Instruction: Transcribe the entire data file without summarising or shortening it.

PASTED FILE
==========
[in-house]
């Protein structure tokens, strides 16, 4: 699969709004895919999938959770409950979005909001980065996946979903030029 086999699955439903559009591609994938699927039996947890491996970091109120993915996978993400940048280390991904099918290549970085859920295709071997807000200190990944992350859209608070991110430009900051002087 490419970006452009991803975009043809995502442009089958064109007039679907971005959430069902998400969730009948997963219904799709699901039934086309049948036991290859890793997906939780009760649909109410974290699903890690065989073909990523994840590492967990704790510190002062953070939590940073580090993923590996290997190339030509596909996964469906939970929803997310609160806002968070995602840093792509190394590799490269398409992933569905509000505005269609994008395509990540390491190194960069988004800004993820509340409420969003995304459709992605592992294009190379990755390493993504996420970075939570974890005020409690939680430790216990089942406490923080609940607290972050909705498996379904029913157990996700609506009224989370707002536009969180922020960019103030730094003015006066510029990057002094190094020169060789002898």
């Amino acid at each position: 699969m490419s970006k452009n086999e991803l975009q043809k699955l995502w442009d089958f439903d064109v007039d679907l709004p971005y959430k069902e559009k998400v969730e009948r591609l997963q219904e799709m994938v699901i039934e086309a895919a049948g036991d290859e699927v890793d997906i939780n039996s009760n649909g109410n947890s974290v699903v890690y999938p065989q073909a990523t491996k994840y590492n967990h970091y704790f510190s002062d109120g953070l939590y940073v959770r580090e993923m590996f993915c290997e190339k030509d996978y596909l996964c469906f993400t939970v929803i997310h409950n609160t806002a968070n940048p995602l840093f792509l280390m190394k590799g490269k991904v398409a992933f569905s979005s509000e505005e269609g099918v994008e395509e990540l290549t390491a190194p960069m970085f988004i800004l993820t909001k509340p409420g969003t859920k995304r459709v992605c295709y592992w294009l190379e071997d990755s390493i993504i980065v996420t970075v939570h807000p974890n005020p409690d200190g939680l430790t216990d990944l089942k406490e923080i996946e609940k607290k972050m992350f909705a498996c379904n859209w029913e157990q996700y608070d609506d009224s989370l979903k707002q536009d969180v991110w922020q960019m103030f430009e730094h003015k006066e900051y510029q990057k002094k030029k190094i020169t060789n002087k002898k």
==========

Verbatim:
[in-house]
């Protein structure tokens, strides 16, 4: 699969709004895919999938959770409950979005909001980065996946979903030029 086999699955439903559009591609994938699927039996947890491996970091109120993915996978993400940048280390991904099918290549970085859920295709071997807000200190990944992350859209608070991110430009900051002087 490419970006452009991803975009043809995502442009089958064109007039679907971005959430069902998400969730009948997963219904799709699901039934086309049948036991290859890793997906939780009760649909109410974290699903890690065989073909990523994840590492967990704790510190002062953070939590940073580090993923590996290997190339030509596909996964469906939970929803997310609160806002968070995602840093792509190394590799490269398409992933569905509000505005269609994008395509990540390491190194960069988004800004993820509340409420969003995304459709992605592992294009190379990755390493993504996420970075939570974890005020409690939680430790216990089942406490923080609940607290972050909705498996379904029913157990996700609506009224989370707002536009969180922020960019103030730094003015006066510029990057002094190094020169060789002898």
């Amino acid at each position: 699969m490419s970006k452009n086999e991803l975009q043809k699955l995502w442009d089958f439903d064109v007039d679907l709004p971005y959430k069902e559009k998400v969730e009948r591609l997963q219904e799709m994938v699901i039934e086309a895919a049948g036991d290859e699927v890793d997906i939780n039996s009760n649909g109410n947890s974290v699903v890690y999938p065989q073909a990523t491996k994840y590492n967990h970091y704790f510190s002062d109120g953070l939590y940073v959770r580090e993923m590996f993915c290997e190339k030509d996978y596909l996964c469906f993400t939970v929803i997310h409950n609160t806002a968070n940048p995602l840093f792509l280390m190394k590799g490269k991904v398409a992933f569905s979005s509000e505005e269609g099918v994008e395509e990540l290549t390491a190194p960069m970085f988004i800004l993820t909001k509340p409420g969003t859920k995304r459709v992605c295709y592992w294009l190379e071997d990755s390493i993504i980065v996420t970075v939570h807000p974890n005020p409690d200190g939680l430790t216990d990944l089942k406490e923080i996946e609940k607290k972050m992350f909705a498996c379904n859209w029913e157990q996700y608070d609506d009224s989370l979903k707002q536009d969180v991110w922020q960019m103030f430009e730094h003015k006066e900051y510029q990057k002094k030029k190094i020169t060789n002087k002898k």